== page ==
SCHLADMING, Austria — Overall World Cup champion Marcel Hirscher won the men's slalom title Sunday on the last day of the skiing world championships for his first individual gold medal at a major event.
Cheered loudly by a home crowd of 35,000, the Austrian overcame the pressure of expectation to earn the host nation its second gold of the worlds, after the mixed team event.
Hirscher held onto his first-run lead to finish in a combined time of 1 minute, 51.03 seconds. Felix Neureuther of Germany was 0.41 seconds back in second. Hirscher and Neureuther are also 1-2 in the World Cup discipline standings.
Two-time former champion Mario Matt of Austria took third, 0.65 behind.
"It's awesome," Hirscher said. "I forced myself to think, `There's nothing at stake, it's just ski racing, it's just a game.' That helped me to handle the pressure. The atmosphere was sensational, super. I had to be careful not to blow it all for them."
Hirscher missed the 2011 worlds because of a broken foot. On Thursday, he injured his back and neck during training but finished second to Ted Ligety in GS the next day and followed it up with Sunday's win. It was the 14th gold in slalom for Austria.
His father and coach, Ferdinand Hirscher, called it "a wonderful day."
"It was very tense as we had to change something on the setup of his boots this morning," Ferdinand said. "But Marcel always stays cool. He tries not to think about titles and championships. He just concentrates on the information the coaches are giving him before a run."
Italian great Alberto Tomba said the Austrian's achievement was "super, super."
"I said three days ago, Marcel is going to win," said Tomba, the 1996 world slalom champion. "It's super he's done it. Felix and Mario were also great."
Ligety, a three-time champion, failed to finish when the American lost his balance and his left boot clicked out of the bindings 15 seconds into his run.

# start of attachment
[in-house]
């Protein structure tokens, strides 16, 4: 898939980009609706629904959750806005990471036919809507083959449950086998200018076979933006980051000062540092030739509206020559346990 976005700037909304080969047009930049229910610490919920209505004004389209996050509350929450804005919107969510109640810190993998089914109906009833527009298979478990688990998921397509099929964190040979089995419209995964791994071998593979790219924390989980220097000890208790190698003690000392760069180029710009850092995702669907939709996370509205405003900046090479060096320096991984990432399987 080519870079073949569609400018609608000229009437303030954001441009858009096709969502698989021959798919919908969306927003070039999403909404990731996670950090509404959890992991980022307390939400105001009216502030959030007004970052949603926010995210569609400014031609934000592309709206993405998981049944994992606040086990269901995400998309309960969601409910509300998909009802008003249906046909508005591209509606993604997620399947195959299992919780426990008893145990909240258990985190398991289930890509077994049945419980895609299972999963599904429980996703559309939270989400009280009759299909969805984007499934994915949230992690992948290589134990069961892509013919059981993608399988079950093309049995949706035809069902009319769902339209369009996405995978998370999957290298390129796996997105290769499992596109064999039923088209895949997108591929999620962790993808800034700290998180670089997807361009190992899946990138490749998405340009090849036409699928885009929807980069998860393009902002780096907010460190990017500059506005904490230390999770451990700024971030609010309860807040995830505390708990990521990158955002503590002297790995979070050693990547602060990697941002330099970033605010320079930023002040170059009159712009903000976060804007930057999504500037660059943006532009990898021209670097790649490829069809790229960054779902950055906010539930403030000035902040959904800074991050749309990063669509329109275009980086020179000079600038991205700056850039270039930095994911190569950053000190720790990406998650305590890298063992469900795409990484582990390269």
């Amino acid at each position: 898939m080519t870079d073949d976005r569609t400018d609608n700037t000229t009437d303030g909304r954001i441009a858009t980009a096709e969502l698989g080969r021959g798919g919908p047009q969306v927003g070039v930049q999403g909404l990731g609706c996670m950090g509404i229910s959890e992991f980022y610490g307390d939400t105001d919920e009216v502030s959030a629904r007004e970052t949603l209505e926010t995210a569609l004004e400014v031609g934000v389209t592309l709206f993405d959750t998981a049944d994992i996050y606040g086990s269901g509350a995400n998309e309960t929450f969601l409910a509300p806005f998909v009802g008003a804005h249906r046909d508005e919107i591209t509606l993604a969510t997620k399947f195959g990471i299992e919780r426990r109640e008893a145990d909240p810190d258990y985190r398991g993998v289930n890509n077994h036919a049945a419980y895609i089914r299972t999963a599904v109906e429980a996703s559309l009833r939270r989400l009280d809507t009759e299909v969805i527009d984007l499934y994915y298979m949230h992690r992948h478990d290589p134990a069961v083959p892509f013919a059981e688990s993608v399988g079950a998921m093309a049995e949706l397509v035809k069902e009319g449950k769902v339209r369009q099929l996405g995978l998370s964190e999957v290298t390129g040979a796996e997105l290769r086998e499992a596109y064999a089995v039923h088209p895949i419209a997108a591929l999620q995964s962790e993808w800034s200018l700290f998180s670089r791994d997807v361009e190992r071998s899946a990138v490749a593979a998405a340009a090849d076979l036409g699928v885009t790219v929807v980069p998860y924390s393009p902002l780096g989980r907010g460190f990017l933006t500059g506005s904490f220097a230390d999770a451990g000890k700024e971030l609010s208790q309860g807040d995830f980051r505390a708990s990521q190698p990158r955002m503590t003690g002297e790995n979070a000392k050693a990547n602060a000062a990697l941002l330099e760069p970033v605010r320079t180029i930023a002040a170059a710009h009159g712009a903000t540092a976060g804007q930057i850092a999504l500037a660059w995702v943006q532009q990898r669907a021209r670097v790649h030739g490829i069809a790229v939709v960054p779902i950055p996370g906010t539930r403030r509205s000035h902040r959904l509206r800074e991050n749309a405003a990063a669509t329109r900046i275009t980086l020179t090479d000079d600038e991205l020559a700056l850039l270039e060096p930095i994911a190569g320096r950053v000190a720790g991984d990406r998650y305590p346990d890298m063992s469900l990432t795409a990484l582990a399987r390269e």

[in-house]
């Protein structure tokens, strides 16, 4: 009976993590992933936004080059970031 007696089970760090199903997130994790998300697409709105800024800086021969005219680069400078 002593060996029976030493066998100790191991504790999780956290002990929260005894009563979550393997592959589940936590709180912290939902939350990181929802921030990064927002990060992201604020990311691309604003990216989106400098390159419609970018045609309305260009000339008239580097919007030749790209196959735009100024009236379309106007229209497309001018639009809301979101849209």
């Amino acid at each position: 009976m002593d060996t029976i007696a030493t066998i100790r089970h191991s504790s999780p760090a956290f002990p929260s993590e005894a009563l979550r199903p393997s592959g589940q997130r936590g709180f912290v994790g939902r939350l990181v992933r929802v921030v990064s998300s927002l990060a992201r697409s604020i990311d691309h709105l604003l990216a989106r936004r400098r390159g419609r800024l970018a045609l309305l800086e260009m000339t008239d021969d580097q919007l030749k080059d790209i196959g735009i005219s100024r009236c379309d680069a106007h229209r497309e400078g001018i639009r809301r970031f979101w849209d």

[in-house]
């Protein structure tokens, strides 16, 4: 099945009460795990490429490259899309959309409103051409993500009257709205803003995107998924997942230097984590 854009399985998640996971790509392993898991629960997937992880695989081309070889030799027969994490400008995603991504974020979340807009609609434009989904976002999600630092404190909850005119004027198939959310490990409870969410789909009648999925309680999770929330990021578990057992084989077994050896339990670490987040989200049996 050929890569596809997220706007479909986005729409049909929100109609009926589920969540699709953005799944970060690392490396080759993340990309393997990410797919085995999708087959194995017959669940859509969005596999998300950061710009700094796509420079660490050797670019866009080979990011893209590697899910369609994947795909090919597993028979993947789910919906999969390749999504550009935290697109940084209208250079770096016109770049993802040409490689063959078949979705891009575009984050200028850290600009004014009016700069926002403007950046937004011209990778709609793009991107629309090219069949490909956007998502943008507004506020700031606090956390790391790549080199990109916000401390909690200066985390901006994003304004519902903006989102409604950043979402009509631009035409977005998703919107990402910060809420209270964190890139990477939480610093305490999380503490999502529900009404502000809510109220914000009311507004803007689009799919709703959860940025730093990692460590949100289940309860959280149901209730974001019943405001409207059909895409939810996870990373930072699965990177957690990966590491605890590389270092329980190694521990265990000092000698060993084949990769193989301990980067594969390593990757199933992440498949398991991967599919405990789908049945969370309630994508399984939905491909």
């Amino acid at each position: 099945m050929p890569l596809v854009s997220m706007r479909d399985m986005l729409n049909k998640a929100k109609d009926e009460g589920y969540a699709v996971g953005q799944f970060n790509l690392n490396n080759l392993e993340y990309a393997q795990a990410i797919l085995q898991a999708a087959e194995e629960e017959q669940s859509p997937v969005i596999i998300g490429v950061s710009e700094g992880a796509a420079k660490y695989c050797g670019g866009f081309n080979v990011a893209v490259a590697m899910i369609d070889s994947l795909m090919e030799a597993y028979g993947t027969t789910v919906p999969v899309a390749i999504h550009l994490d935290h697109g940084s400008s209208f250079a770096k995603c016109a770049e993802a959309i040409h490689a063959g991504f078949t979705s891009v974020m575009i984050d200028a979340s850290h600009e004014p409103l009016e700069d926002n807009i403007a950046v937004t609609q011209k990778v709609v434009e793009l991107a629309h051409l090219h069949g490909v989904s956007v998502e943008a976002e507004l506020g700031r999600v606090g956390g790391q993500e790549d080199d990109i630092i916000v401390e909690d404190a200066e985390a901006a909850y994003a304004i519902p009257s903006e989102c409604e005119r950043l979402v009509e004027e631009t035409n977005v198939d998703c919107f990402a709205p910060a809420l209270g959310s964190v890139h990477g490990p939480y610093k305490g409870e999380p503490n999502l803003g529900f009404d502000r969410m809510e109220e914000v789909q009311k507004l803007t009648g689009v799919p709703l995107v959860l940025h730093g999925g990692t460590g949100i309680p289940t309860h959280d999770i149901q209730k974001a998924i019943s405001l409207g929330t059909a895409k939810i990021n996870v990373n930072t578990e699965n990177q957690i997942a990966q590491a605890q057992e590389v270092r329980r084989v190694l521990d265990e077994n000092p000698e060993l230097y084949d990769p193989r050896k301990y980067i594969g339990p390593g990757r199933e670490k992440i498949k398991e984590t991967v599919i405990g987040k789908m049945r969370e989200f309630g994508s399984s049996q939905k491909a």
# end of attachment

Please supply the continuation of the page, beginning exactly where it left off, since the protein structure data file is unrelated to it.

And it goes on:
Olympic winner Giuliano Razzoli of Italy skied out on the bottom part in his first run, and defending world champion Jean-Baptiste Grange of France finished 2.43 off the lead in 12th place.
Neureuther, who trailed Hirscher by 0.28 after the first run, won his first individual medal at a major competition.
"It's fantastic," Neureuther said. "I usually try to hide my emotions but I can't do that now. I've finally done what I've tried to do many times before at big events. I am really happy and proud."
Neureuther helped Germany win bronze in the team event. Maria Hoefl-Riesch, who won the women's super-combined title, added two more medals for Germany.
"Everybody was talking about this duel: Marcel vs. Felix – and that's what it was," Neureuther said. "I just tried to avoid the mistakes I made at other championships."
Matt won the world slalom title in 2001 at home and again in 2007. He led the race briefly after a strong second run but was overtaken by both Neureuther and Hirscher.
"You have to fully attack but avoid making it a useless run," Matt said. "I lost a bit of time with a small mistake on the bottom, but I have to be satisfied with bronze."
The course caused many racers problems as mild temperatures softened the top layer of snow.
"The snow felt weird," Hirscher said, and Neureuther added it was "extremely difficult to gain speed on this course. You just don't get the right feeling on it."
Ligety's attempt to win a fourth medal failed shortly after starting his first run.
"I just kind of made a mistake," Ligety said. "I wanted to go really hard forward on the ski and I just peeled it right out of the back of the binding."
Ligety, who also captured the super-G and super-combined titles, could have equaled the 45-year record held by French great Jean-Claude Killy, who won four golds in 1968.
Ligety helped the United States top the medals table, even without Lindsey Vonn, who suffered a season-ending knee injury in the opening race. Mikaela Shiffrin added another gold in the women's slalom, and Julia Mancuso took bronze in super-G.
"It was an awesome world champs," Ligety said. "Of course it was a bummer to go out in the slalom. I just had the ski peel off again, which has been happening this year ... I feel pretty good for the most part. I'm not at the level of consistency of Hirscher or Felix, but I still feel like I have good speed relative to those guys. I just don't put together runs like those guys do."
Ligety's teammates David Chodounsky and Will Brandenburg also failed to finish the opening run.